Native American Lives Matter, Too


Paul Castaway, a Native American (Sicangu Lakota from Rosebud, S.D.) and a schizophrenic, was shot and killed by Denver police on July 12. At the time he was shot, he reportedly was holding a long knife to his own throat; his mother, Lynn Eagle Feather, had called 911 for help in dealing with her mentally ill son, who reportedly had threatened her with the knife.

The Denver CBS affiliate reported the story this way: “Denver police say it started with a stabbing incident between the suspect, identified as Paul Castaway, 35, and his mother. The mother was not seriously injured, but the scene escalated when Castaway approached officers dangerously close with a weapon.” Eagle Feather is reported to be more upset by the actions of the police than she is about her son’s conduct with the knife and the consensus among friends and family of Castaway is that the shooting was unjustified. Denver attorney David Lane is representing the family, and says that he needs a copy of a surveillance video currently held by the mobile home park in which Castaway lived.

Tammy Vigil, a reporter from a local TV station, was allowed to view the video of the shooting, but the manager of the mobile home park has reportedly been asked not to continue to share the video, and police are saying it is “part of the investigation” raising the question as to whether an order from police to a private party (the mobile home owner or manager) not to do anything with his own private property can be lawful.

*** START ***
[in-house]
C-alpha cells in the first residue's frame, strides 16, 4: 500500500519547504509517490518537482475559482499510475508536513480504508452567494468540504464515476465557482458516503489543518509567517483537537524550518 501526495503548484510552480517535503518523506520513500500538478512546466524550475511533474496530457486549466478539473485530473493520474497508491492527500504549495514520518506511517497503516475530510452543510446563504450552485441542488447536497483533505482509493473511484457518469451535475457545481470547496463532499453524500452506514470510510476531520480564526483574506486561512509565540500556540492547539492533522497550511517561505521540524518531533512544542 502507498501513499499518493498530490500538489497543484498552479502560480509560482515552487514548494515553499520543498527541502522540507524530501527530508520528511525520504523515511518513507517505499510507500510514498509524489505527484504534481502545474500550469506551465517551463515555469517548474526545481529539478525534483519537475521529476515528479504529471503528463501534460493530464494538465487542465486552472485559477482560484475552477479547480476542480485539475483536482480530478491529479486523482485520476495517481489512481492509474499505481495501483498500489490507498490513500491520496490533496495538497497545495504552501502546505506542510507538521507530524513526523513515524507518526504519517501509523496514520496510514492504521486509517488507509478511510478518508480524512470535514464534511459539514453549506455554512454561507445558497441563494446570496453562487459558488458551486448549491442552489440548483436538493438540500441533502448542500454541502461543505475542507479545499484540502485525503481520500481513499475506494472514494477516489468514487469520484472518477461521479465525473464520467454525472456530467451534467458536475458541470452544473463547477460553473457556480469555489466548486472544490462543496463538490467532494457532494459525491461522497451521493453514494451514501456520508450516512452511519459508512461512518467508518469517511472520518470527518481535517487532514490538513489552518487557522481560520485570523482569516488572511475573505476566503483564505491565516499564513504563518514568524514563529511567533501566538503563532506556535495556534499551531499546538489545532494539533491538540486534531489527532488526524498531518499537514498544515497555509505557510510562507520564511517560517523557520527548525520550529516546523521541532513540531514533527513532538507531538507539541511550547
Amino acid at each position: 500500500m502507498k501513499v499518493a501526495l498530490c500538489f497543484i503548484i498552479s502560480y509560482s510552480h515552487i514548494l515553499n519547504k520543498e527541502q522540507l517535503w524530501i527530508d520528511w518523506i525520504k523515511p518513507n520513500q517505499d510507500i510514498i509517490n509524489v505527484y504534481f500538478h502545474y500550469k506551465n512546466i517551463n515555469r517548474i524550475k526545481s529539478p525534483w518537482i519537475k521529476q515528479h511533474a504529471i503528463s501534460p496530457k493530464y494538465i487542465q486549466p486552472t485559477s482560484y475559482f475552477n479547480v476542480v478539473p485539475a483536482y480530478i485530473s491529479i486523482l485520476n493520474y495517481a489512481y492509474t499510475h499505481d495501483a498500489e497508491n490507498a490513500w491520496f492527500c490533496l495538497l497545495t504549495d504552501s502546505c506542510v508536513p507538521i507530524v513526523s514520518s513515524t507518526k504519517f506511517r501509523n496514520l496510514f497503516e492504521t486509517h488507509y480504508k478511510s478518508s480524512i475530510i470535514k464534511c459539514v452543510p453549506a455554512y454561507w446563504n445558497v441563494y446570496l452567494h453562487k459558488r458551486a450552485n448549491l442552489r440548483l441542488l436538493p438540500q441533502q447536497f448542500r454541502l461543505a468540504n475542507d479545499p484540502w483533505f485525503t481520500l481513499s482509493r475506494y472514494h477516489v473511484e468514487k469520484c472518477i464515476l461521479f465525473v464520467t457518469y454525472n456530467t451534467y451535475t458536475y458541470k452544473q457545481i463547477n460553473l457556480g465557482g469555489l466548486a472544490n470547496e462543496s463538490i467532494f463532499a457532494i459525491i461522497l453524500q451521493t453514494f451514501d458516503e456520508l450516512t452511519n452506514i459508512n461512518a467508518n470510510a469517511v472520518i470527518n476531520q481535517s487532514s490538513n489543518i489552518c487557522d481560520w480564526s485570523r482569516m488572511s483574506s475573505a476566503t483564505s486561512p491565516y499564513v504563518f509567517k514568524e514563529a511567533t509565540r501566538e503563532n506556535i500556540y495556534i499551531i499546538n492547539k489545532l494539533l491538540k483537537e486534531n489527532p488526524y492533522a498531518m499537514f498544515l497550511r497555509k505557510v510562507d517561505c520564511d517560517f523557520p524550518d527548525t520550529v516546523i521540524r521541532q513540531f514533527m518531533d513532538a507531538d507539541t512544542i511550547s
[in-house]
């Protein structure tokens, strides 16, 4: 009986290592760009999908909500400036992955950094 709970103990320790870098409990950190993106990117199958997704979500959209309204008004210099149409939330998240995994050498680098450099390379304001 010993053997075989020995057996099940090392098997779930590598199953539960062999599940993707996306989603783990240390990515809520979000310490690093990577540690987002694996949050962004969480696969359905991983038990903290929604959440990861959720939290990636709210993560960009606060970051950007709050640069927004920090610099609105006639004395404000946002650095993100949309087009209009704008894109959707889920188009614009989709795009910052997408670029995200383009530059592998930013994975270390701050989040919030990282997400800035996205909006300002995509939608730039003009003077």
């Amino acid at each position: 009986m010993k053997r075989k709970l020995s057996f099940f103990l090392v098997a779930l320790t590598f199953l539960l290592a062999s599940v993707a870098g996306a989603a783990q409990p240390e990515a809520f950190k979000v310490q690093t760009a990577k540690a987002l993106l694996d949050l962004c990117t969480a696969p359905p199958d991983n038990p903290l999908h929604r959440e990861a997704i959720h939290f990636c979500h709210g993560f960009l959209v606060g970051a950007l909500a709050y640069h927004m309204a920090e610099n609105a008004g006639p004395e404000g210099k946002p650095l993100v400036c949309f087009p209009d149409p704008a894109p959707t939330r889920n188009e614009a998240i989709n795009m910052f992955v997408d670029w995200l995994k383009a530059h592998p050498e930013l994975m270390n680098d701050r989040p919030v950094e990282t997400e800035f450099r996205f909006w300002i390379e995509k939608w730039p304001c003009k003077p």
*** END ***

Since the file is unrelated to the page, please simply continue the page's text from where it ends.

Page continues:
People who have seen the video say that Castaway did not threaten police with the knife.

Many of the witnesses to the shooting were children, who have been described as traumatized. In the intervening days, Eagle Feather has heard from some of the children in the neighborhood that they have seen her son Paul, early in the morning, standing by a fence, with his head lowered.

Some press reports have referred to a speed bump in the asphalt where Castaway was standing when he was shot and suggested that he tripped over it while holding the knife to his own throat, giving the impression that he was charging toward officers. Denver police, citing an ongoing investigation, would not comment on whether the responding officers were equipped with Tasers or whether they were trained in mental health crisis intervention. In any event, Castaway’s friends and family are grief-stricken and have held protests in Denver against the shooting. One of these protests was attended by at least a hundred people. Castaway’s family lit sage at the place where he died, in traditional style.

Castaway’s final words at the scene of the shooting were, “What’s wrong with you guys?”

A study released in August 2014 by the Center on Juvenile and Criminal Justice found that Native Americans are more likely to be killed by police than any other racial group, Indian Country Today reported July 15.

From 1999 through 2011, American law enforcement officers killed 4,531 people, 96% by firearms and 96% of them men, according to the Centers for Disease Control and Prevention.

Native Americans, 0.8% of the population, comprise 1.9% of police killings. African Americans, 13% of the population, are victims in 26% of police shootings.

D.H. Kerby is a writer in Philadelphia.

From The Progressive Populist, September 15, 2015

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